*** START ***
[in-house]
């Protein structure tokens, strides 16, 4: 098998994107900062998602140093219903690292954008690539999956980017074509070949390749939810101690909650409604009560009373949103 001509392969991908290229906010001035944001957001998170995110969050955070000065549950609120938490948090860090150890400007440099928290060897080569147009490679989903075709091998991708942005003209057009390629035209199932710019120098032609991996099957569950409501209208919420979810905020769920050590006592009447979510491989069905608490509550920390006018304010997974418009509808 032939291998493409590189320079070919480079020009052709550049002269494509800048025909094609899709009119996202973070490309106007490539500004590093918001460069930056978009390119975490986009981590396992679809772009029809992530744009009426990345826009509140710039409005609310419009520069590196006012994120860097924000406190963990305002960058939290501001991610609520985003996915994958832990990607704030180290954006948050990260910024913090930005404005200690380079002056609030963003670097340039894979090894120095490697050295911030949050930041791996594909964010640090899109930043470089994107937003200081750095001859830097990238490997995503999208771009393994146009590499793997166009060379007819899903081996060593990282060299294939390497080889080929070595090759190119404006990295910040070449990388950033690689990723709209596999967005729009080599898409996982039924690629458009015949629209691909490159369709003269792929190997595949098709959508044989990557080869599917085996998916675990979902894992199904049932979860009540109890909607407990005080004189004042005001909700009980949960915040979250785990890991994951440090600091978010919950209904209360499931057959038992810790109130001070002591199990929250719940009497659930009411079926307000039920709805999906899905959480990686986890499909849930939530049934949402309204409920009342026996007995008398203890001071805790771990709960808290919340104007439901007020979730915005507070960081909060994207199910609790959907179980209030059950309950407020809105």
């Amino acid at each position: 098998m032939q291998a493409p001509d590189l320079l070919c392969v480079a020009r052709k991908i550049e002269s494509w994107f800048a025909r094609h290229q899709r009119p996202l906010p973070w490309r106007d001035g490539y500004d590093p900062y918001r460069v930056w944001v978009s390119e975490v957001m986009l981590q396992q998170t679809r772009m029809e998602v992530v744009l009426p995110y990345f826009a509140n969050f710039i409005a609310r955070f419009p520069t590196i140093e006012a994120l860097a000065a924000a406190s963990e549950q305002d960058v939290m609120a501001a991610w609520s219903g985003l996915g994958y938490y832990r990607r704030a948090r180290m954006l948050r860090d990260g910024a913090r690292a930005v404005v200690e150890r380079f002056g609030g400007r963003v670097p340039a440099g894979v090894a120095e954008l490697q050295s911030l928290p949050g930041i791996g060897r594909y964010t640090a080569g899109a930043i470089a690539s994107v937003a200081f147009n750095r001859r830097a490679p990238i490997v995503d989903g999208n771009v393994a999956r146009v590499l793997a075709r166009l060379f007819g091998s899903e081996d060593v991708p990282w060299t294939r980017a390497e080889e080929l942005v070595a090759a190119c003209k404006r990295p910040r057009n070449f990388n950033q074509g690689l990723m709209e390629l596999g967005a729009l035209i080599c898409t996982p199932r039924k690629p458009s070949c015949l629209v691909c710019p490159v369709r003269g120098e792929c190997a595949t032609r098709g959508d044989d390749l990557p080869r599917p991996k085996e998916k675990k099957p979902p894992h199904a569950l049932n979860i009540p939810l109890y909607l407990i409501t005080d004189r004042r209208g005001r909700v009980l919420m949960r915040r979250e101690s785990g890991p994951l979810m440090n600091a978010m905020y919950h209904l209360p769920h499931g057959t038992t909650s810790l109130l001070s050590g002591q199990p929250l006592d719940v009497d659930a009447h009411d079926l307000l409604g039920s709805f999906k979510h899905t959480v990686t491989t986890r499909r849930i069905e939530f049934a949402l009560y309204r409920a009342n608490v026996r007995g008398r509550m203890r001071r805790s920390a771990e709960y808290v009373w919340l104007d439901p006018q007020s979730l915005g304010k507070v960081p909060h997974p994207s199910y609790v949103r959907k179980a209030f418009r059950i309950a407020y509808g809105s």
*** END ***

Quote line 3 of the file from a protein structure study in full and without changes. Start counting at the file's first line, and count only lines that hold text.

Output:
């Amino acid at each position: 098998m032939q291998a493409p001509d590189l320079l070919c392969v480079a020009r052709k991908i550049e002269s494509w994107f800048a025909r094609h290229q899709r009119p996202l906010p973070w490309r106007d001035g490539y500004d590093p900062y918001r460069v930056w944001v978009s390119e975490v957001m986009l981590q396992q998170t679809r772009m029809e998602v992530v744009l009426p995110y990345f826009a509140n969050f710039i409005a609310r955070f419009p520069t590196i140093e006012a994120l860097a000065a924000a406190s963990e549950q305002d960058v939290m609120a501001a991610w609520s219903g985003l996915g994958y938490y832990r990607r704030a948090r180290m954006l948050r860090d990260g910024a913090r690292a930005v404005v200690e150890r380079f002056g609030g400007r963003v670097p340039a440099g894979v090894a120095e954008l490697q050295s911030l928290p949050g930041i791996g060897r594909y964010t640090a080569g899109a930043i470089a690539s994107v937003a200081f147009n750095r001859r830097a490679p990238i490997v995503d989903g999208n771009v393994a999956r146009v590499l793997a075709r166009l060379f007819g091998s899903e081996d060593v991708p990282w060299t294939r980017a390497e080889e080929l942005v070595a090759a190119c003209k404006r990295p910040r057009n070449f990388n950033q074509g690689l990723m709209e390629l596999g967005a729009l035209i080599c898409t996982p199932r039924k690629p458009s070949c015949l629209v691909c710019p490159v369709r003269g120098e792929c190997a595949t032609r098709g959508d044989d390749l990557p080869r599917p991996k085996e998916k675990k099957p979902p894992h199904a569950l049932n979860i009540p939810l109890y909607l407990i409501t005080d004189r004042r209208g005001r909700v009980l919420m949960r915040r979250e101690s785990g890991p994951l979810m440090n600091a978010m905020y919950h209904l209360p769920h499931g057959t038992t909650s810790l109130l001070s050590g002591q199990p929250l006592d719940v009497d659930a009447h009411d079926l307000l409604g039920s709805f999906k979510h899905t959480v990686t491989t986890r499909r849930i069905e939530f049934a949402l009560y309204r409920a009342n608490v026996r007995g008398r509550m203890r001071r805790s920390a771990e709960y808290v009373w919340l104007d439901p006018q007020s979730l915005g304010k507070v960081p909060h997974p994207s199910y609790v949103r959907k179980a209030f418009r059950i309950a407020y509808g809105s």